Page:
Perhaps they were too old for the teen market which drove the success of most of the big vocal group hits of the 1950's. Their material was mostly adult in nature and their performances may have been too intense, too bluesy, and simply too Southern for Northern city teenagers. In his introduction to the notes for the Ace CD "It's Hard But It's Fair" Billy Vera noted that as an avid listener of R&B radio in 1950's New York he never once heard a "5" Royales record.

It's largely in retrospect that The "5" Royales are now seen as a major vocal group. They were an important influence on James Brown and the rise of Soul music in general. Group guitarist (and songwriter and bass singer) Lowman Pauling has been acknowledged as an influence by Steve Cropper, although his superb guitar work only really came to the fore on the group's records from 1957 onwards. His guitar playing had been kept in the background while lead guitar duties on the records had been carried out by Mickey Baker, Billy Butler and Tiny Grimes.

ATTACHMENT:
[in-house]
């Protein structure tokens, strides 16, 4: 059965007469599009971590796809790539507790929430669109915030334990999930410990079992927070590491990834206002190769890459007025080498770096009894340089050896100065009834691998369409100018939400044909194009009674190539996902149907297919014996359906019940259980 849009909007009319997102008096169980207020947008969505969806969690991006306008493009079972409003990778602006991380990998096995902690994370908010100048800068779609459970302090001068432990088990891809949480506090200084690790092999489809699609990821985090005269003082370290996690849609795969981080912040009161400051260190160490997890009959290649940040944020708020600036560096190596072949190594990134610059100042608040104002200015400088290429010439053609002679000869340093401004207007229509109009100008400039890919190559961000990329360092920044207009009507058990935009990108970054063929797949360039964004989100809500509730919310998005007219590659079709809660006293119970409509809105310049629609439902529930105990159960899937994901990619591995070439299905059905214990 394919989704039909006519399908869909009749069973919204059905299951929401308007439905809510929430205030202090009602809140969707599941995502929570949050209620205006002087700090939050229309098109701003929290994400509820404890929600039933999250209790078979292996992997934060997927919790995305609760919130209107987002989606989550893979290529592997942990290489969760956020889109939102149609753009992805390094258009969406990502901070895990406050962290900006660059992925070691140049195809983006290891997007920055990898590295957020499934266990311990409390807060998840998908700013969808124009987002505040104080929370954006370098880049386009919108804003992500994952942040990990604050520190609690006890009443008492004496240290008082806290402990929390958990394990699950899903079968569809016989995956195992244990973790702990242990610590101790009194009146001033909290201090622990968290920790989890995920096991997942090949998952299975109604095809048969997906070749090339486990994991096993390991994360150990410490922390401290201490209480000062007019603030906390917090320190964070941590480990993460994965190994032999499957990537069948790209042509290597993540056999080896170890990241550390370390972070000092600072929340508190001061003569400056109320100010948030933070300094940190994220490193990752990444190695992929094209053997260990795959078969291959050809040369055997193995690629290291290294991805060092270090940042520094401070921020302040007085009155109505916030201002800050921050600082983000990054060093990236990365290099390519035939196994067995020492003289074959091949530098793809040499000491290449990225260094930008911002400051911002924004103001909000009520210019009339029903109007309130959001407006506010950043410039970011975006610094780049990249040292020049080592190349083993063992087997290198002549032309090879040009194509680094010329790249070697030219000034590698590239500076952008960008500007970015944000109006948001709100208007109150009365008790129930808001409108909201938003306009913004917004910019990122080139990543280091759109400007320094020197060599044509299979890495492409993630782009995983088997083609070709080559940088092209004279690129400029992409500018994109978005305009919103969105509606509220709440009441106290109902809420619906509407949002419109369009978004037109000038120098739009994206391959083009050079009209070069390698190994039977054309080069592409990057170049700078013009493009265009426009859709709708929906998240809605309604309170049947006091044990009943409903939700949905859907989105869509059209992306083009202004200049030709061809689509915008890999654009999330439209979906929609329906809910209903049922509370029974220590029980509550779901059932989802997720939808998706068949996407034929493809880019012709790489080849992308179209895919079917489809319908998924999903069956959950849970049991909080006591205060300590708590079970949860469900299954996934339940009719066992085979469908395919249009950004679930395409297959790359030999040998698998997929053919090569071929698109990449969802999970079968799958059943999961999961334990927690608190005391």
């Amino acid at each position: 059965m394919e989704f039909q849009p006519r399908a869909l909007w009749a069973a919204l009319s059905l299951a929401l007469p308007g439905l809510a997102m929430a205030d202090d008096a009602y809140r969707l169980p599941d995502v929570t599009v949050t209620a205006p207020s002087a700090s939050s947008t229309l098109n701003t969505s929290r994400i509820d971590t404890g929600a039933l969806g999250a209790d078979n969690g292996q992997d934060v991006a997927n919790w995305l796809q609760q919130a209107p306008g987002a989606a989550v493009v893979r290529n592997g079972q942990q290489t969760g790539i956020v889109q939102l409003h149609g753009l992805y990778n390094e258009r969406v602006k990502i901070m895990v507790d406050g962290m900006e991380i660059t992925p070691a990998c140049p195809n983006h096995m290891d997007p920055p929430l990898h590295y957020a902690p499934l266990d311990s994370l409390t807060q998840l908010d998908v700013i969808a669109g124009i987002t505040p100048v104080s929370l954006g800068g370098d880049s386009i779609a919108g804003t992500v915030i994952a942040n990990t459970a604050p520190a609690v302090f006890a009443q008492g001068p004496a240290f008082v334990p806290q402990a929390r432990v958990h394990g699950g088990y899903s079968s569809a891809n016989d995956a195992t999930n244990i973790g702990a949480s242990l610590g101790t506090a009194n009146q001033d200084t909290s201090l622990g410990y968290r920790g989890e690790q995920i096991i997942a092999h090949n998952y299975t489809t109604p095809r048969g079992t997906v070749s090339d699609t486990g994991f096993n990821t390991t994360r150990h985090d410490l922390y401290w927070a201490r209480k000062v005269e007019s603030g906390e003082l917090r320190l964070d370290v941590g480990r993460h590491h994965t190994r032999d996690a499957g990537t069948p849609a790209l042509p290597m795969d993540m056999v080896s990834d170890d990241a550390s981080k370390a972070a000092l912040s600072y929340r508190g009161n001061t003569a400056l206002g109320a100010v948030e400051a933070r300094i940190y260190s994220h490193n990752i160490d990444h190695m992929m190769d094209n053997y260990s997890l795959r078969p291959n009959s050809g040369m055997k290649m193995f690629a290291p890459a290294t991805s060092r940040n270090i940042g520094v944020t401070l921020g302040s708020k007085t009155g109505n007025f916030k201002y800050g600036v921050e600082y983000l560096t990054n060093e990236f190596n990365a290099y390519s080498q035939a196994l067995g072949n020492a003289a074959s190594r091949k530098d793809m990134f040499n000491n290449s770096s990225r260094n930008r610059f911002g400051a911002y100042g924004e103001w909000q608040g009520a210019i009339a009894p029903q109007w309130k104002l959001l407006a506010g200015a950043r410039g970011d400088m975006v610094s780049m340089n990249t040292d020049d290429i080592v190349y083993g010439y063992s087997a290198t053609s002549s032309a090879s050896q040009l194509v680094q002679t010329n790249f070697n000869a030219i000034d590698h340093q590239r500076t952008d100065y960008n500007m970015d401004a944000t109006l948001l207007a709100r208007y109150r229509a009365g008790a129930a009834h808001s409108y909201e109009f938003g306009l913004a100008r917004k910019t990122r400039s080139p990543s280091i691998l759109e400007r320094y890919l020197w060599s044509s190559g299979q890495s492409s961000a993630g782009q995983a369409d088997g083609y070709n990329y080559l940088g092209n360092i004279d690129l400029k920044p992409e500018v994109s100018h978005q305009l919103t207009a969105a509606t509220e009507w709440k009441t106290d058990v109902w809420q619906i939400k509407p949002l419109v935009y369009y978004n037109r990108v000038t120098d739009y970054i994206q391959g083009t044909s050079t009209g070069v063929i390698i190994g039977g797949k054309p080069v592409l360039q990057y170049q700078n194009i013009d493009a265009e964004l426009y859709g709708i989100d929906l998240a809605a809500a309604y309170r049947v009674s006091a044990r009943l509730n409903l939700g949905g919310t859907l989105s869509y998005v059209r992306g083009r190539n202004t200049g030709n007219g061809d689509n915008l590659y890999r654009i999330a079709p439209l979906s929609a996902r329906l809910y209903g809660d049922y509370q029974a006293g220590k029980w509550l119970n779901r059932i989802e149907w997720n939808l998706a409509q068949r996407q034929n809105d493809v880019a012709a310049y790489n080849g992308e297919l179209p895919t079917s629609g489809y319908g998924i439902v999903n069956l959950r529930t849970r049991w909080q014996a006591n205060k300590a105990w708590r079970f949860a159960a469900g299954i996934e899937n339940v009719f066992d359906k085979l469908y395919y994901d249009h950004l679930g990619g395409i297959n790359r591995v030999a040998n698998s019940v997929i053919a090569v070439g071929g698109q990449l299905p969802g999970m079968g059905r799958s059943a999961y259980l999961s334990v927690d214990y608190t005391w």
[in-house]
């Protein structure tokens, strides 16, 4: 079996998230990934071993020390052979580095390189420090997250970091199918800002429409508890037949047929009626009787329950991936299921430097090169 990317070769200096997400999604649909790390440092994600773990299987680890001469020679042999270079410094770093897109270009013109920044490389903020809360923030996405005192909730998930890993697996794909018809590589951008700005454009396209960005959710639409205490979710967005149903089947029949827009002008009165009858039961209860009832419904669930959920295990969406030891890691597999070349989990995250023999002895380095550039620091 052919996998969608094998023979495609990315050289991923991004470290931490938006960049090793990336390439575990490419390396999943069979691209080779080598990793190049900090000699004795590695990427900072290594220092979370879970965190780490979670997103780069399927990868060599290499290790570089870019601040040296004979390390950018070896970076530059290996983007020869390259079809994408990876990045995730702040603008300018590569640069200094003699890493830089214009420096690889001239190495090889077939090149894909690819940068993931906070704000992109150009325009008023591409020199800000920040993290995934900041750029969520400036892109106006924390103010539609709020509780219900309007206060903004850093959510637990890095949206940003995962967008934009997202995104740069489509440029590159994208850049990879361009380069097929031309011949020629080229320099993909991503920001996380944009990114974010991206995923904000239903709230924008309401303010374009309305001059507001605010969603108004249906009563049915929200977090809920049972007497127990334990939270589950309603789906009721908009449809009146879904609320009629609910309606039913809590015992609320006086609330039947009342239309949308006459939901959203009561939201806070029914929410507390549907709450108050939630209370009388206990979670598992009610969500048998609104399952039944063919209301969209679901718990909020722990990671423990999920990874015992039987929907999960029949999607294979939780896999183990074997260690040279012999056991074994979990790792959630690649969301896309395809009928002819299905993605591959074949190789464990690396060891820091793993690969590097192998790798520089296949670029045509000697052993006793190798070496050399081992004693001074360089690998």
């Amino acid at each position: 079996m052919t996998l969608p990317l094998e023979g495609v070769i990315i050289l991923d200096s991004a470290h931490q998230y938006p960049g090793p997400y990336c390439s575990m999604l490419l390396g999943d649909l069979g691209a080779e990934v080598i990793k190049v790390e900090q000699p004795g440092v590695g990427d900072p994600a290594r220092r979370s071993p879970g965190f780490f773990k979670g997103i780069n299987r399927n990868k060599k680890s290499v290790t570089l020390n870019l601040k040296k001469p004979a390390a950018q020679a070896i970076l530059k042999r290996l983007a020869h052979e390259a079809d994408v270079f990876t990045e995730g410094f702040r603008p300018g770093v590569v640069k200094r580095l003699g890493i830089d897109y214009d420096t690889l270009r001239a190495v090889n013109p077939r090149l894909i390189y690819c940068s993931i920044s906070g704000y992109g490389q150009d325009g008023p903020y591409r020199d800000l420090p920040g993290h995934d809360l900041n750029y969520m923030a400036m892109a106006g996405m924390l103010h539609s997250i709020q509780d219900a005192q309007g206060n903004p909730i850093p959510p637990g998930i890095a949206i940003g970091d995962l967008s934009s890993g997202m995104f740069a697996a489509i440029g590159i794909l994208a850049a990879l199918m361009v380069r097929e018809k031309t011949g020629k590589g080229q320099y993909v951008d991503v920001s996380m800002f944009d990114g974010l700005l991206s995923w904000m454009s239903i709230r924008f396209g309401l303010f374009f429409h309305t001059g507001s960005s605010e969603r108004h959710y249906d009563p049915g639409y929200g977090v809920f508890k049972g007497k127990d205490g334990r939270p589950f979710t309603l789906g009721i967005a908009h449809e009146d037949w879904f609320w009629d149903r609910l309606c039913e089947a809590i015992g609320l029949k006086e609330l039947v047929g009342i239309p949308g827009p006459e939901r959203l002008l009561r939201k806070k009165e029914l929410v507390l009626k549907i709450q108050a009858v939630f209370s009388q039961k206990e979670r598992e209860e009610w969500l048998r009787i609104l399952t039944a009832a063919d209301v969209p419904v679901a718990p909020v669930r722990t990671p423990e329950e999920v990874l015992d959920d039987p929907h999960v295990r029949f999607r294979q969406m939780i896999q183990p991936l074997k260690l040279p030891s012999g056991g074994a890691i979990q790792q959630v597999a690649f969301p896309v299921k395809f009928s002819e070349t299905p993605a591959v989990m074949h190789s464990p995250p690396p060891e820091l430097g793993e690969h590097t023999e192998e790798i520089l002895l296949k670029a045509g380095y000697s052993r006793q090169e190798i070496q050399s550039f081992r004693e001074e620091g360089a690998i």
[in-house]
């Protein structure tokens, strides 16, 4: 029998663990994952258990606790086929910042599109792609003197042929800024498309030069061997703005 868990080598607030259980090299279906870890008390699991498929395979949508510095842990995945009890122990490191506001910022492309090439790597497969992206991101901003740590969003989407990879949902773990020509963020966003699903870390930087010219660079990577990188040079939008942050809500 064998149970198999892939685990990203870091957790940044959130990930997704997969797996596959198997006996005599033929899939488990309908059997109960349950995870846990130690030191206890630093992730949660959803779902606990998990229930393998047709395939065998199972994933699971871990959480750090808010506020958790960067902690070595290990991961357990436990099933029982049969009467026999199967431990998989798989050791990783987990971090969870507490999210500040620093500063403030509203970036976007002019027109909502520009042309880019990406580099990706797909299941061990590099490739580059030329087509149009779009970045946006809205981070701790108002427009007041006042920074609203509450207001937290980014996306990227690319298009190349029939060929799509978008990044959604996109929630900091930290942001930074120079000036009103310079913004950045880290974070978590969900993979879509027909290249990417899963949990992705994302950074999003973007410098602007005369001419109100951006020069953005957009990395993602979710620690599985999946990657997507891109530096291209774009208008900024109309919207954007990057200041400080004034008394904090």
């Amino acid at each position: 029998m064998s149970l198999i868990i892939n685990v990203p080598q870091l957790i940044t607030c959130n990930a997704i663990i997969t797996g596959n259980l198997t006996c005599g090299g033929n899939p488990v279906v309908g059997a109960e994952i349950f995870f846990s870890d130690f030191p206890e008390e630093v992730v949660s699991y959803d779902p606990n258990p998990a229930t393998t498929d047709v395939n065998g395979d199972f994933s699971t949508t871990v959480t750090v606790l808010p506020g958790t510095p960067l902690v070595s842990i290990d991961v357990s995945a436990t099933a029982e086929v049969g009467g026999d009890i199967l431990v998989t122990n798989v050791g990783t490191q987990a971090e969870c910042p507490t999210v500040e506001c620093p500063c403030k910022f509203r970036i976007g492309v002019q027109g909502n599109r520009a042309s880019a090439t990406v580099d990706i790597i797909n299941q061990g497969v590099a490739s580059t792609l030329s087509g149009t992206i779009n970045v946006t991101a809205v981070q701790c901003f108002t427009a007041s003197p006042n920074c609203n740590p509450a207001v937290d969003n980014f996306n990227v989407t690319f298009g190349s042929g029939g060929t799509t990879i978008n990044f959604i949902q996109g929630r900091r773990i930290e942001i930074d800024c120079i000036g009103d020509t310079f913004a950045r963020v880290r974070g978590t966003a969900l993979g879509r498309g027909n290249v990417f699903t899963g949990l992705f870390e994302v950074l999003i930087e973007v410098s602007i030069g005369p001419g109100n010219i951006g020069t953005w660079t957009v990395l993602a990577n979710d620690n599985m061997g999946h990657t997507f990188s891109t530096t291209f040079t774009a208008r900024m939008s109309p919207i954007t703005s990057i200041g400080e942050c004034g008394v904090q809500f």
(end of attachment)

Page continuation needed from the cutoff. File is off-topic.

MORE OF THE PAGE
The "5" Royales left King in the Spring of 1960 and retreated south to the Memphis based Home Of The Blues label. Lowman Pauling, however, remained at King. Teaming up with "5" Royales pianist Royal Abbit, he had five singles released on King subsidiary Federal between September 1960 and June 1962.

For a more in depth account of The "5" Royales see the excellent article by Steve Walker on the Blackcat Rockabilly website. I've compiled a list of the "5" Royales' single releases on King largely from the article with a couple of alterations from info on Billboard and the website and included it as a pdf in the download from this post.

Original Issue Of The Holy Rollin' Trax on "The Roots Of Soul"

King 4740 - I'm Gonna Run It Down / Behave Yourself - August 1954

King 4744 - Monkey Hips And Rice / Devil With The Rest - October 1954

King 4770 - You Didn't Learn It at Home / Every Dog Has His Day - January 1955

King 4785 - How I Wonder / Mohawk Squaw - March 1955

King 4806 - I Need Your Lovin' Baby / When I Get Like This - June 1955

King 4830 - I Ain't Gettin' Caught / Someone Made You For Me - September 1955

King 4869 - Right Around The Corner / When You Walked Through The Door - January 1956

King 4901 - My Wants For Love / I Could Love You - March 1956